The Cubs had a one-hour online forum Thursday evening for season-ticket holders with chairman Tom Ricketts, President of Business Operations Crane Kenney and other team executives.
Moderated by Len Kasper, the executives appeared from their homes. And Ricketts said something that surprised me, anyway. He stated that 70 percent of Cubs revenues come from what can generally be termed “gameday operations” — in other words, ticket sales and other money that comes from fans in the stands. He added that in the proposed 82-game season, if there are no fans the Cubs would be taking in about 15 percent of what they usually do, presumably largely from broadcast rights and related advertising and sponsorships.
The 70 percent figure surprised me. Per David Lennon of Newsday:
The dollars are a problem. According to source, gate-related revenue accounts for 51 pct of local $ for teams and 40 pct of MLB total $.— David Lennon (@DPLennon) May 10, 2020
Players thought agreed to pro-rated salaries on Mar. 26, but owners point to clause that calls for more discussion if no fans/neutral sites. https://t.co/BHZQWOVJVP
So the 70 percent figure cited by Ricketts — I presume he’s referring strictly to Cubs revenue — is considerably higher than the average for teams as a whole.
Certainly, I understand that teams are losing all kinds of money without having any fans in the stands, but I had not thought the Cubs’ figure would be that high.
Ricketts said that the plan for baseball returning, not just to Chicago but for anywhere in MLB, would have to satisfy three main requirements: Safety, economics and local political requirements. The latter will determine whether the Cubs — or any team — will actually be able to play games (or host “Spring Training 2.0”) in its home park. I’ll have more on what a 2020 MLB schedule could look like and health and safety for the players coming up at 10 a.m. CT.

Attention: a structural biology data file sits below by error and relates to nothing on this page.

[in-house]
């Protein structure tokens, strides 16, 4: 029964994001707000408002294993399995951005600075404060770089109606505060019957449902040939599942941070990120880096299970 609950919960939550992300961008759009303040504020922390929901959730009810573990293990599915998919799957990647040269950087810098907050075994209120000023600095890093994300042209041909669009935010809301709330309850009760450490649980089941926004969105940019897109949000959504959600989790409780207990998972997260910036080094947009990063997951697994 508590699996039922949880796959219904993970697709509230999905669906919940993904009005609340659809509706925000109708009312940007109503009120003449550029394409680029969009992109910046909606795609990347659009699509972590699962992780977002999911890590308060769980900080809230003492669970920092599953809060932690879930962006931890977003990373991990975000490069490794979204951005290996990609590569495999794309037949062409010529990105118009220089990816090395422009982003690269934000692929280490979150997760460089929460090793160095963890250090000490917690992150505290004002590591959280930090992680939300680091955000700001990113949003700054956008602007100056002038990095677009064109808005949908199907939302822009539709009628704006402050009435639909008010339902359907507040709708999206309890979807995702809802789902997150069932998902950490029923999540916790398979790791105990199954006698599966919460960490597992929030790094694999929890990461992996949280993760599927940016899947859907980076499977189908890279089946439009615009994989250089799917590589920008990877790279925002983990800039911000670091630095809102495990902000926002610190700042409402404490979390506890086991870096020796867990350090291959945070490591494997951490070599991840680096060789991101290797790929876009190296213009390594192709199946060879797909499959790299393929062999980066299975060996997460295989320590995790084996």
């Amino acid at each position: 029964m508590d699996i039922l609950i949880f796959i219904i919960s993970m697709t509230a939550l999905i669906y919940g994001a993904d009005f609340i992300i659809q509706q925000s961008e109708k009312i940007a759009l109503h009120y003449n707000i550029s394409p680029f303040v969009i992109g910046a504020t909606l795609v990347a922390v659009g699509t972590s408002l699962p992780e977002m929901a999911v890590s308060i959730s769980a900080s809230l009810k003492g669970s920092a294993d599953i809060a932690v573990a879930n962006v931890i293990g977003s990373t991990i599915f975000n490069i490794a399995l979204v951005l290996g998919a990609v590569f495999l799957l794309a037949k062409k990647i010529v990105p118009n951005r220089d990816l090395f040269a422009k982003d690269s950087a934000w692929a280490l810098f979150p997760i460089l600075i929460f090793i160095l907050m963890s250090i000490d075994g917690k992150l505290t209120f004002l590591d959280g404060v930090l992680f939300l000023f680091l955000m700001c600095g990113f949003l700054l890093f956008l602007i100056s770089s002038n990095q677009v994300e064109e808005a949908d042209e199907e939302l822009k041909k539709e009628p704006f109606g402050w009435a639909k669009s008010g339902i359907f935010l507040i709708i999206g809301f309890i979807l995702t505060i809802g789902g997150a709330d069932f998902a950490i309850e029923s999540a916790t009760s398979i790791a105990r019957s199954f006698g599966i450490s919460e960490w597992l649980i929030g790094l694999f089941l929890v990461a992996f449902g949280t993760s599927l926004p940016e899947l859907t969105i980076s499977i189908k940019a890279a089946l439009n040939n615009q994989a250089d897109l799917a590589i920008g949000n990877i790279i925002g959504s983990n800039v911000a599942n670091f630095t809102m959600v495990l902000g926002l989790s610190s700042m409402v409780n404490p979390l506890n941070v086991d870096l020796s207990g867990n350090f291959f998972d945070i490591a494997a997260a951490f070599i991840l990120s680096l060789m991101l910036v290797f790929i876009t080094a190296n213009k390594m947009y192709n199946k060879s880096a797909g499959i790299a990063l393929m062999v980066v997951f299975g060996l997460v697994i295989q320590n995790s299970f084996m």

Crane Kenney expressed hope that would be the case, and also hoped fans might actually be allowed back into ballparks later this year. He said that season-ticket holders would likely be given priority if that’s the case. He noted that the Cubs would coordinate with the city of Chicago regarding the area around Wrigley Field and that there would likely not be gatherings permitted in Gallagher Way, as the question was raised whether fans would be allowed to watch games on the big screen in the plaza area.
Personally, I continue to believe that likely won’t be possible in 2020 and that the earliest any fans will be able to return to Wrigley Field and other ballparks will be in 2021. Kenney did commit to not raising ticket prices for season-ticket holders in 2021.
For those of you wondering about a deal between Marquee Sports Network and Comcast/Xfinity, Kenney said the parties were very close to a deal when baseball was shut down March 12, just two weeks before the original Opening Day. He expressed confidence that Marquee and Comcast will come to an agreement before any 2020 season begins. I personally hope so, as a Comcast subscriber that’s the way I would be watching games.
Lauren Fritts, Cubs VP of Marketing, was asked about plans for a 2021 Cubs Convention. She was fairly noncommittal about the event, saying the team is still looking into it. Like many large-scale events, the Cubs Convention might not be something that’s permitted in the city of Chicago until there’s a COVID-19 vaccine.
During the call it was revealed that the Cubs have hired three organists to replace Gary Pressy, who retired at the end of the 2019 season. The names of the three were not revealed.
Lastly, I want you to know that Tom Ricketts surprised all of us by appearing on the video meeting sporting a full salt-and-pepper beard. Sorry that I didn’t save a screencap of this. He looks... different.
Thanks to the Cubs for making Tom Ricketts, Crane Kenney and other executives available for this call. I’m hopeful we’ll see some baseball later this summer.